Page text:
5. Christopher gets overwhelmed by busy places like train stations because there is so much sensory information that he can’t absorb it all comfortably. I get overwhelmed by dance parties for much the same reason. There is music to pay attention to, conversations occurring all over the place and dancing, which I have to focus on to do at all passably. I like to do all those things, but not at the same time because I can’t absorb them individually.

6. When Christopher gets overwhelmed, he likes to retreat to small, tight places like closets. I want my world to be physically small like that, as well, when I’m feeling besieged by life. I often feel that way when the house reaches a state of organizational chaos that I can’t keep up with.

7. Christopher makes his decisions in a stolidly logical manner. He won’t act unless it makes sense to him, according to the set of objective rules that orders his universe. I find that I have two decision making modes. The first is impulsive, when I rely on intuition and instinct (hopefully borne of practice) because there isn’t time to think, or because thinking clouds things up. This is often the mode I use for creative endeavor, but it’s also what’s called upon in “emergency mode”. This is a kind of mode Christopher does not truly possess. The other is rational, and is based on the rules that order my universe, which are more esoteric than Christopher’s. I know, for example, that if I see a word in a book that I don’t know, if I don’t look it up I will see it again and again until I do look it up, and then I won’t see it again for a long time. So, I look words up immediately.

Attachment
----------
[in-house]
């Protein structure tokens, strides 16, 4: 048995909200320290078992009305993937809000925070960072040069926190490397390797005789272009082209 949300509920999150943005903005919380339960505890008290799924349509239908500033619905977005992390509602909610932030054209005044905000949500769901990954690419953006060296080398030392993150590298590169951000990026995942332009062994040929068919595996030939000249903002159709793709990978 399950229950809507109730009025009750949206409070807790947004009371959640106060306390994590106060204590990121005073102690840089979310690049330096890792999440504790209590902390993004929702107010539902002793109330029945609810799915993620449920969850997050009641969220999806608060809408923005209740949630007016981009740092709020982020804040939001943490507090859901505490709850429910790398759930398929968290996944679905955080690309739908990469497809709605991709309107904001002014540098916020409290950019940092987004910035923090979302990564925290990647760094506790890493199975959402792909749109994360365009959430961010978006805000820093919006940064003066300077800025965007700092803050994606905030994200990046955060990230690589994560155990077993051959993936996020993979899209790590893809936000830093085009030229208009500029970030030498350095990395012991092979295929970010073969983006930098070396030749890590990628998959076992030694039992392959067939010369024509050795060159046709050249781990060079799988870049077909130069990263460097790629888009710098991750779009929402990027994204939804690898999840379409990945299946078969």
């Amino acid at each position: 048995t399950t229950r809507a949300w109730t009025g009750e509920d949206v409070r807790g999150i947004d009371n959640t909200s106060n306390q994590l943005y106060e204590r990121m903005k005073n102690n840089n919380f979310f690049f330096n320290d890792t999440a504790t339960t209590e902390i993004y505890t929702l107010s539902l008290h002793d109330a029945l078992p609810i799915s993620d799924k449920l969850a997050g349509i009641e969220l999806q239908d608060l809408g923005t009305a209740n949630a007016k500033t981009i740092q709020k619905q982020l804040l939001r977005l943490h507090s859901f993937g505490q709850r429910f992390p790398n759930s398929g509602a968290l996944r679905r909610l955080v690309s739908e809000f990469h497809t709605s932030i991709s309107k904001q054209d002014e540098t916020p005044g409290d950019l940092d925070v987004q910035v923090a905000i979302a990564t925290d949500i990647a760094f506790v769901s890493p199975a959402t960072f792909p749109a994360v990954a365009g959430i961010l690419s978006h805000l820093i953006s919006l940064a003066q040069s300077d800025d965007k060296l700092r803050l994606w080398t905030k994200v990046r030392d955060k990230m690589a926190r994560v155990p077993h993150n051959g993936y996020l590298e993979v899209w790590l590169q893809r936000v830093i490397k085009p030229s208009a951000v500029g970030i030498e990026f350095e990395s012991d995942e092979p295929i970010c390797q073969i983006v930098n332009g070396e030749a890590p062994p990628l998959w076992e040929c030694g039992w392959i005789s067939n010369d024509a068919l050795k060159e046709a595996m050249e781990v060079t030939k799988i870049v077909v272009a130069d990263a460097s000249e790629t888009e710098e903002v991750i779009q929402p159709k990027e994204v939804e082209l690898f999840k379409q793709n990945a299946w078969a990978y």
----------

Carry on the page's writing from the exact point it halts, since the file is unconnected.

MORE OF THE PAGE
8. Christopher does not pick up on the subtleties of interpersonal communication. People have to tell him things straight out. I’ve noticed that, for all that I am very good at reading people by listening to them and watching them, I pay far more attention to the particulars of their speech (tone, accent, word usage) than I do anything else. It’s one of the most frustrating things about dealing with indirect communicators. I can tell that someone is annoyed when they’re talking to me, but not if they don’t say anything.